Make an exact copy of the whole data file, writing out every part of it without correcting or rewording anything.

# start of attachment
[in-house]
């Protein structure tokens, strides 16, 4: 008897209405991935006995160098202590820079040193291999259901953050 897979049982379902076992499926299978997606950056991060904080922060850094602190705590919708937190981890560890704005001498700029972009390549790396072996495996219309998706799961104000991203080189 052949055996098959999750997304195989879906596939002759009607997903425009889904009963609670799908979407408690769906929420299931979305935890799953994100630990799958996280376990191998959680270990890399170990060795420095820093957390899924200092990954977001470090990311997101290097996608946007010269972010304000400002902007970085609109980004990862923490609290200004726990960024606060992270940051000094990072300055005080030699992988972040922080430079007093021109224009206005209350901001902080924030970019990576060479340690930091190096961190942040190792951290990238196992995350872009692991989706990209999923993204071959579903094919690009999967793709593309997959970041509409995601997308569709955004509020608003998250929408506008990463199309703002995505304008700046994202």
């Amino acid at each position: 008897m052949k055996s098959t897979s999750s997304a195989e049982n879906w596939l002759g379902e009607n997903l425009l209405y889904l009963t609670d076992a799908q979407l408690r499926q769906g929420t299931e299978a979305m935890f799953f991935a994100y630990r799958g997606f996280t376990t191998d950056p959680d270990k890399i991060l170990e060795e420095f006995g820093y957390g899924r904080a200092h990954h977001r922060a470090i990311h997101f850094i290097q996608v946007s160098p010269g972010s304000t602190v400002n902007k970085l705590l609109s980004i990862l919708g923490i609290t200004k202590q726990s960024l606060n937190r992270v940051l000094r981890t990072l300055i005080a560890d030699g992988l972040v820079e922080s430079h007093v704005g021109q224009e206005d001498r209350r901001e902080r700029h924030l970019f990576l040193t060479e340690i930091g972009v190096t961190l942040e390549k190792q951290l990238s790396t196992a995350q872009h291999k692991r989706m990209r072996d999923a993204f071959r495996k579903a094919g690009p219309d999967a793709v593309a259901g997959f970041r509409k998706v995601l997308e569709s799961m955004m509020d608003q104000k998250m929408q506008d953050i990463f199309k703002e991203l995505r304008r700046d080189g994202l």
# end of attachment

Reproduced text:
[in-house]
């Protein structure tokens, strides 16, 4: 008897209405991935006995160098202590820079040193291999259901953050 897979049982379902076992499926299978997606950056991060904080922060850094602190705590919708937190981890560890704005001498700029972009390549790396072996495996219309998706799961104000991203080189 052949055996098959999750997304195989879906596939002759009607997903425009889904009963609670799908979407408690769906929420299931979305935890799953994100630990799958996280376990191998959680270990890399170990060795420095820093957390899924200092990954977001470090990311997101290097996608946007010269972010304000400002902007970085609109980004990862923490609290200004726990960024606060992270940051000094990072300055005080030699992988972040922080430079007093021109224009206005209350901001902080924030970019990576060479340690930091190096961190942040190792951290990238196992995350872009692991989706990209999923993204071959579903094919690009999967793709593309997959970041509409995601997308569709955004509020608003998250929408506008990463199309703002995505304008700046994202």
């Amino acid at each position: 008897m052949k055996s098959t897979s999750s997304a195989e049982n879906w596939l002759g379902e009607n997903l425009l209405y889904l009963t609670d076992a799908q979407l408690r499926q769906g929420t299931e299978a979305m935890f799953f991935a994100y630990r799958g997606f996280t376990t191998d950056p959680d270990k890399i991060l170990e060795e420095f006995g820093y957390g899924r904080a200092h990954h977001r922060a470090i990311h997101f850094i290097q996608v946007s160098p010269g972010s304000t602190v400002n902007k970085l705590l609109s980004i990862l919708g923490i609290t200004k202590q726990s960024l606060n937190r992270v940051l000094r981890t990072l300055i005080a560890d030699g992988l972040v820079e922080s430079h007093v704005g021109q224009e206005d001498r209350r901001e902080r700029h924030l970019f990576l040193t060479e340690i930091g972009v190096t961190l942040e390549k190792q951290l990238s790396t196992a995350q872009h291999k692991r989706m990209r072996d999923a993204f071959r495996k579903a094919g690009p219309d999967a793709v593309a259901g997959f970041r509409k998706v995601l997308e569709s799961m955004m509020d608003q104000k998250m929408q506008d953050i990463f199309k703002e991203l995505r304008r700046d080189g994202l």